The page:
was leadsman.
Runnerup supreme champion
was a 6-year-old Brown Swiss,
Long View Jades Raisin, owned
by Lee Chaney, of GS Associates,
Maryland. At the halter in the ring
was Becky Long.
Grand champion of the Eastern
National Brown Swiss Show, held
Wednesday, Raisin also classified
Excellent, and while her last lacta
(Tum to Pago A3S)
competed in classes that help show
their knowledge of the dairy indus
try and farming in general.
Theconaest involved seven clas
ses, including heifer judging, trait
evaluation, meat cut identification,
grain/forage identification, dairy
agronomic practices, current issues
in the dairy industry, and a milk
marketing quiz. After all the clas
ses were judged, the lop five indi
viduals were given the opportunity
to give answers to questions from a
panel of three judges. The subjects
ranged from environmental issues
to how they would manage a 2,000
dairy herd.
David Thorton, Boohvill, New
York, was the high individual with
335 points out of a possible 350.
Bryan Wilson, Dansville, New
York, was second with 323 points'.
Kathy Habecker, Palmyra, was
third with 314 points; Scott Wor
mcr, Middleburg, was first FFA
and fourth overall with 296 points,
and Mall Younger, Arcade, New
York was fifth with 290 points.
The New York State team of
Jenny Kelsey, Matt Younger, and
David Thorton was the first place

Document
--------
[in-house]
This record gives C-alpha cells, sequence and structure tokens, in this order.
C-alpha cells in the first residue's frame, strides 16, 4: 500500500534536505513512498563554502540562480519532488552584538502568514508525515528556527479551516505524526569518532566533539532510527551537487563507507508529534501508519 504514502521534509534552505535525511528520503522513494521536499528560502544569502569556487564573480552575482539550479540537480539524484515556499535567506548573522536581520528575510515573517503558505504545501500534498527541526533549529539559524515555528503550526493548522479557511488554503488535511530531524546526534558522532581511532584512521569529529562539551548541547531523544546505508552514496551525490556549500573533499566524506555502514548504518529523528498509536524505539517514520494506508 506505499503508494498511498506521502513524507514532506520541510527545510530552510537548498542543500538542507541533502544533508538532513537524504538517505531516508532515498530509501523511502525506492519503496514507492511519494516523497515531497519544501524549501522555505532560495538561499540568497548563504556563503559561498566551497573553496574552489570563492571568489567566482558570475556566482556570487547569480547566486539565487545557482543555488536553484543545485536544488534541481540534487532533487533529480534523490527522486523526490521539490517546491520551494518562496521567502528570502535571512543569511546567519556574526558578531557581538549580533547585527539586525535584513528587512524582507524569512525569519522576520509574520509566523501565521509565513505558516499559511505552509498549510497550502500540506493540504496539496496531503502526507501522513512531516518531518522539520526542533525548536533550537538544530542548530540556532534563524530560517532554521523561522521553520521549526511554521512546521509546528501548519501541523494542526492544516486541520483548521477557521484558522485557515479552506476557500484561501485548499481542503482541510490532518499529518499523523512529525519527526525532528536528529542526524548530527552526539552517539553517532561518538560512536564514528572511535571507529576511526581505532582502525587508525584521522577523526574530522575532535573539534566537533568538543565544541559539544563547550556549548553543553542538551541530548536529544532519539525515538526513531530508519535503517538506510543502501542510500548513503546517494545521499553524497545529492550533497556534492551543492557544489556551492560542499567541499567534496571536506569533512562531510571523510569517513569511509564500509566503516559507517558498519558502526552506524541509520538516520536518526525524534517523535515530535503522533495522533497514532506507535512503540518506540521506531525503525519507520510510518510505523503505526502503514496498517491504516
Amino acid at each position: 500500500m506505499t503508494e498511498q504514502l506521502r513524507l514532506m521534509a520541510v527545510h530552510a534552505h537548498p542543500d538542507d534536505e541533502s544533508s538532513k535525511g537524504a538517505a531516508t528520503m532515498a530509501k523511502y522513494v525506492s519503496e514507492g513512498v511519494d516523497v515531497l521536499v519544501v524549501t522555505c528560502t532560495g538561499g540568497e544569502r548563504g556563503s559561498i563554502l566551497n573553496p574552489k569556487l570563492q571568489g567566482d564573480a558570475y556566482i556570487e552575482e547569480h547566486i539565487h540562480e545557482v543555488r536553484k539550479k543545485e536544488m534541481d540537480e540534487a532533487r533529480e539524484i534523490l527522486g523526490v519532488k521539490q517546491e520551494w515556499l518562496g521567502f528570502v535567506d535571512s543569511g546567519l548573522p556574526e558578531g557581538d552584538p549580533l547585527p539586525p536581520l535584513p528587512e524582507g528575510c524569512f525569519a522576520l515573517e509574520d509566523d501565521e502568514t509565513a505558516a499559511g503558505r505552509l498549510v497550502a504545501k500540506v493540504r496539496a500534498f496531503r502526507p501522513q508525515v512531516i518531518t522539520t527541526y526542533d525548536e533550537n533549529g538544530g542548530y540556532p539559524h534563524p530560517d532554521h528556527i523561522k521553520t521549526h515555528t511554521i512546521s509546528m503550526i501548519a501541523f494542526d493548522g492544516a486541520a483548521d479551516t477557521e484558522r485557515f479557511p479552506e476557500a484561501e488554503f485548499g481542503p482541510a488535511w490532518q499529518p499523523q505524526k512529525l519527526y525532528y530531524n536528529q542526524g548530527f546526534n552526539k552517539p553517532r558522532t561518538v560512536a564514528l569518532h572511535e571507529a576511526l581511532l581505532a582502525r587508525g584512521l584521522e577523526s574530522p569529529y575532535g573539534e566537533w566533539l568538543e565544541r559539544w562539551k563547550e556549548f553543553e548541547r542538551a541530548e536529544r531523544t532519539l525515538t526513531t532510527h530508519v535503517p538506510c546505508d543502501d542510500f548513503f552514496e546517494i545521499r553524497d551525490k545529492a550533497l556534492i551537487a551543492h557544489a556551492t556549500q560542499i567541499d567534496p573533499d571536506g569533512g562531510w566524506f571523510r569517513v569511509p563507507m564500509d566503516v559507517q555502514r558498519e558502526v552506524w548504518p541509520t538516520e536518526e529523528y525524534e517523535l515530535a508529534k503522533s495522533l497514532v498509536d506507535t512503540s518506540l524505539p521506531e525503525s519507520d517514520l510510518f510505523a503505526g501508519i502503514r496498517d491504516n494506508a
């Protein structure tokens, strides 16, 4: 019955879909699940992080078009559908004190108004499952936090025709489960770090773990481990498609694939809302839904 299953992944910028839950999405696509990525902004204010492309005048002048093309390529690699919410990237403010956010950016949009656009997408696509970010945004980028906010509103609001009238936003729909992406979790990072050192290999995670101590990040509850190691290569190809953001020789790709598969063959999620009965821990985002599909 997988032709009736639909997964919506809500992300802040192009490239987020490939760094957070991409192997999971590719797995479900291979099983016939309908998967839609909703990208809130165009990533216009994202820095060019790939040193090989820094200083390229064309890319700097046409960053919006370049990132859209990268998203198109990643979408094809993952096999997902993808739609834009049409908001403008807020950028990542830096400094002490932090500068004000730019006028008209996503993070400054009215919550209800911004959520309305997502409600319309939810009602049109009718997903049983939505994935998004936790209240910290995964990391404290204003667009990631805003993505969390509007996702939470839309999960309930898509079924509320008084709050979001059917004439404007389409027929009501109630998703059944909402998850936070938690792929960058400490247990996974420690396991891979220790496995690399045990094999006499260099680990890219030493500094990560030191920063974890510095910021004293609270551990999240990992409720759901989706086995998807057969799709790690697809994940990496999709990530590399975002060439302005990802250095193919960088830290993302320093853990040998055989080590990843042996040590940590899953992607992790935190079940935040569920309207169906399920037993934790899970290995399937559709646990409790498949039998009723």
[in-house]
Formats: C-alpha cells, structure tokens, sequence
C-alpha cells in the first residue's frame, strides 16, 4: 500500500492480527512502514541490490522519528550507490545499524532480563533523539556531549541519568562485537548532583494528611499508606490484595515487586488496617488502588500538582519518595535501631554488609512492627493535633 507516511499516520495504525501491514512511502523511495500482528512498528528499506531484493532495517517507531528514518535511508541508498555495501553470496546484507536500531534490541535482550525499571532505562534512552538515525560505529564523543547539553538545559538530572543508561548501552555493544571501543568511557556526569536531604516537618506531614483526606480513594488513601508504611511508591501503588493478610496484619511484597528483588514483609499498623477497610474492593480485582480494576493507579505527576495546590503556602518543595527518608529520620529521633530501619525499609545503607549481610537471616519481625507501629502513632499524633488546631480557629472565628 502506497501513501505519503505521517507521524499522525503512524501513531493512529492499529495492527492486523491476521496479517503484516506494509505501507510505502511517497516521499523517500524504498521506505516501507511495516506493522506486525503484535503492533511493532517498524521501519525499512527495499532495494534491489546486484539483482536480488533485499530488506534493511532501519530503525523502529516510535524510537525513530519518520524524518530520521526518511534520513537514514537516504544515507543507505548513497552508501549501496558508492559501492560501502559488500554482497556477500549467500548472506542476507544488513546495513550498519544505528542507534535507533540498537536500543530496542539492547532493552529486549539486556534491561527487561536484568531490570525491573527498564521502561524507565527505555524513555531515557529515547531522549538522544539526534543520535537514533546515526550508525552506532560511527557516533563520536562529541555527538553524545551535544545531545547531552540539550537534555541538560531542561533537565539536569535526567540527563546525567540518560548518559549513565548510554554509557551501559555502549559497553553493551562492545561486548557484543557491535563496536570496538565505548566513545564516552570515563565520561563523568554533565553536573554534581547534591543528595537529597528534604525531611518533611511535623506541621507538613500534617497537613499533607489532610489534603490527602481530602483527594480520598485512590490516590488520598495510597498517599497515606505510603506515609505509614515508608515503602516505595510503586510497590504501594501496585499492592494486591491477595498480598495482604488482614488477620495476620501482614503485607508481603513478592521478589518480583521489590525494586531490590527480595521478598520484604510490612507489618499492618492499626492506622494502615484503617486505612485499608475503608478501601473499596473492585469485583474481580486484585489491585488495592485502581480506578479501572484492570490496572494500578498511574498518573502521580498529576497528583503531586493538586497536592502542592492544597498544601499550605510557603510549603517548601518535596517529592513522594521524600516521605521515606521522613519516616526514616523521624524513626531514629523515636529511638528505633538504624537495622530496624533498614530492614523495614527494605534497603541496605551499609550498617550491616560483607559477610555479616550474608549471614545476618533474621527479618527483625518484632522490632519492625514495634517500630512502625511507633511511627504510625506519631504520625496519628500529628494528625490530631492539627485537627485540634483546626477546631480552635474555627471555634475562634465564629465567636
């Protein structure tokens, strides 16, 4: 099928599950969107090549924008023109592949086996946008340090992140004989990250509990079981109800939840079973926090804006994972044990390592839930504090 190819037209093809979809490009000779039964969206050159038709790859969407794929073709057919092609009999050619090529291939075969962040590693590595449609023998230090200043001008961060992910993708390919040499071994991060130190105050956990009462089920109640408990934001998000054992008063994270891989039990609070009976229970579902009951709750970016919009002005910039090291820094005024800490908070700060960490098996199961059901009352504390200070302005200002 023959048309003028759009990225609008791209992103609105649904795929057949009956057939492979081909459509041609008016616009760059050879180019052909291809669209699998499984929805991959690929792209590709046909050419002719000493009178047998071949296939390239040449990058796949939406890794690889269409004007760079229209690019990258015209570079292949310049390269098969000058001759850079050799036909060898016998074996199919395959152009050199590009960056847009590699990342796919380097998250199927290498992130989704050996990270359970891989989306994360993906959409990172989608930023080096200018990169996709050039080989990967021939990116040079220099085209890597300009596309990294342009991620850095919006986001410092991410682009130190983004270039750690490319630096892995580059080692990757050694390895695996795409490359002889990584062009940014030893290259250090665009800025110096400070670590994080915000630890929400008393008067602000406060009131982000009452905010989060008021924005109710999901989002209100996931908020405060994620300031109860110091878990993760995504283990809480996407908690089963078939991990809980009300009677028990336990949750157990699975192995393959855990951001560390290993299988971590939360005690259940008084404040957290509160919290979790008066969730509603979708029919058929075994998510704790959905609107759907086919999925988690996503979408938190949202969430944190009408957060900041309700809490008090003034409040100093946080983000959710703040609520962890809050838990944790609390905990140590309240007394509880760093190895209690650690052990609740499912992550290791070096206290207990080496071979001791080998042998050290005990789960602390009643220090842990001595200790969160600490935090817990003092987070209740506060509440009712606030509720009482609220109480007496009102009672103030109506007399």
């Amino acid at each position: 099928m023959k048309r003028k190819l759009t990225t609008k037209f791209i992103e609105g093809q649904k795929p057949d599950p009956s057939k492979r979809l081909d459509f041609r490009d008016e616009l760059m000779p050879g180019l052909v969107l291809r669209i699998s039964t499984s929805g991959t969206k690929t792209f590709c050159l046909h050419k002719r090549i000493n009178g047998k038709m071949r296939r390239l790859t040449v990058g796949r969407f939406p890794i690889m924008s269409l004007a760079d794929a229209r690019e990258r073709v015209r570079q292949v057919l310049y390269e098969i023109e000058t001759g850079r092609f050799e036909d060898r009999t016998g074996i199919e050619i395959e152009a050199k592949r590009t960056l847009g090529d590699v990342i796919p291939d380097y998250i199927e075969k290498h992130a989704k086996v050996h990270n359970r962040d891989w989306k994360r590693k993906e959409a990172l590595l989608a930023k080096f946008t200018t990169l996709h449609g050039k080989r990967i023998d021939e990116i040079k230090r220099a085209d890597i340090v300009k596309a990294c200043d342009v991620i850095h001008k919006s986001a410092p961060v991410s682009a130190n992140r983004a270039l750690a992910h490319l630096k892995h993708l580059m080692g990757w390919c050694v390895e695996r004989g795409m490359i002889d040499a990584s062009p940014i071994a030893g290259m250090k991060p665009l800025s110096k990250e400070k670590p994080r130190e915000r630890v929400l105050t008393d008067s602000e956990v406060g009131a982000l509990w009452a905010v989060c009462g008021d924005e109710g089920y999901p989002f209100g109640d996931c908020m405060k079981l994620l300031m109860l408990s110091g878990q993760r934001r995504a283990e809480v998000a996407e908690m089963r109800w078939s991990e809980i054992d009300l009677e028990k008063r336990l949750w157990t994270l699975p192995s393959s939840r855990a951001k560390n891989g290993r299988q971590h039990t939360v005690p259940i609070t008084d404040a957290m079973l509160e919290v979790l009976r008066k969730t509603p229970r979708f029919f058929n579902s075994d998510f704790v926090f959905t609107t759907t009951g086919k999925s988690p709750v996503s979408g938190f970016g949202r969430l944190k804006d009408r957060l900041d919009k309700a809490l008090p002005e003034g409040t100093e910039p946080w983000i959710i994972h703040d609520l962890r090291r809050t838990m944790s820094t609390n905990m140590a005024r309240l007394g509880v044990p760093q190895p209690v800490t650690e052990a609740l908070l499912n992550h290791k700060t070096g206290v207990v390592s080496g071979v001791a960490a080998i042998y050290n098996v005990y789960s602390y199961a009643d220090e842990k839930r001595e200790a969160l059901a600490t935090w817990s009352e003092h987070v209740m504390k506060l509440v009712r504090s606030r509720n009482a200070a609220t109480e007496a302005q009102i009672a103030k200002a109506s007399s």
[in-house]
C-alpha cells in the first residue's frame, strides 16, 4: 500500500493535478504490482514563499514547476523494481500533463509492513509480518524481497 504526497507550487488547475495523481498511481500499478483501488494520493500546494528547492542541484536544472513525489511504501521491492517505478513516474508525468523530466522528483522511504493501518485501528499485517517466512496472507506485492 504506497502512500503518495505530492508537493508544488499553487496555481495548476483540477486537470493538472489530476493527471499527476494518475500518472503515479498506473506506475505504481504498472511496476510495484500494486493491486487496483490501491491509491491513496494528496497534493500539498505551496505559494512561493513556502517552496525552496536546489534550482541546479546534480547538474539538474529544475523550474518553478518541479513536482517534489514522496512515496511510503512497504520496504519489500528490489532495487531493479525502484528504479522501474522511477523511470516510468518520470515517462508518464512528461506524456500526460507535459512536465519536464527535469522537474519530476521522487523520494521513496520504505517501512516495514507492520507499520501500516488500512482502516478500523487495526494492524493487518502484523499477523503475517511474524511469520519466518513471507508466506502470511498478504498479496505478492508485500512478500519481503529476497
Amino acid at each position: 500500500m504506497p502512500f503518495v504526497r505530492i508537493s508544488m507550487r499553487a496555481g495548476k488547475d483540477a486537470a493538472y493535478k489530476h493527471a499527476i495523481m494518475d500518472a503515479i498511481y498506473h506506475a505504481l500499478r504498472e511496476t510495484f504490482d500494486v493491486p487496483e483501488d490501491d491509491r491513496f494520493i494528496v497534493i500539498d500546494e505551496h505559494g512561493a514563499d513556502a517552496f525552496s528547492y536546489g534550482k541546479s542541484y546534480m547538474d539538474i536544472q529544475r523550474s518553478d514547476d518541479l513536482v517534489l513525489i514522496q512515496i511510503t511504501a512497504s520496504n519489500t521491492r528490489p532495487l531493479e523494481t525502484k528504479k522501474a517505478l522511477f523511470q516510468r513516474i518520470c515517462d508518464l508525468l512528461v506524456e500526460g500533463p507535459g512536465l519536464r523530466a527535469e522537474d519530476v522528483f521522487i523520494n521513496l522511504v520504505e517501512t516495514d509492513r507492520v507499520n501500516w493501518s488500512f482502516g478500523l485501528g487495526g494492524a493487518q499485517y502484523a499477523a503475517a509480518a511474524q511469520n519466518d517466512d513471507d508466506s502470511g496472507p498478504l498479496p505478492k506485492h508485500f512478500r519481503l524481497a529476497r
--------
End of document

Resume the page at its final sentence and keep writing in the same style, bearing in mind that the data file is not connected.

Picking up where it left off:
4-H team. They had a total of 698
(Tum to Pag* AM)
day morning at the Northeast Poul
try Show at the Host Convention
Center in Lancaster. The show ran
from Wednesday through
.In the future, the federal govern
ment will work in tandem with
industry-sponsored disease out
break and control programs,
according to Luchsinger. No lon
ger will the government simply
have money available by the truck
load when a disease catastrophe,
such as affected Pennsylvania in
1983 and 1986 with avian influen-
State Dairy Princess Ritenda Joy Kieklak presents the
supreme champion awarwto Gary Culbertson who holds
the halter of C Taraley AdmSberry, a 5-year-old Holstein
owned by Herb and June JCirr ot Pamtom Farm, in Hudson
Falls, N.Y. " T
Thirty-three contestants compete for the state crown at
the 39th annual coronation held in Harrisburg last Saturday.
Crowned Pennsylvania dairy princess, Rhonda Joy Kieklak
from Erie County promises to encourage Pennsylvanians
to appreciate farmers more. To read more about the
pageant and the new dairy princess, turn to page 82.
za, occurs.
“You folks in the industry will
have a lot to say about how (a prog
ram) is done, where it’s done, ami
who with,” he said.
This “equal partners” attitude at
USDA will extend throughout a lot
of programs that the federal gov
ernment used to provide to produc
ers regularly.
The current push to “reinvent”
the government, Luchsinger told
the producers, will extend to furth
er downsizing efforts. Already, the
USDA has been reduced from 42
Four SocHont
agencies to 29, and the 1,120 coun
ty offices have been restructured
and reorganized.
This reform is part of the six
“influences” that Luchsinger said
the USDA/APHIS program faces.
Others are the long-term budget
deficit program (“You know we’re
going to have fewer resources,” he
said), the productivity deficit (how
to do more and better work with
less employees in the same posi
tions in govern; nent), globaliza
tion of ag (ag exports and imports
(Turn to Pago A3l)
$25.00 P* Ytar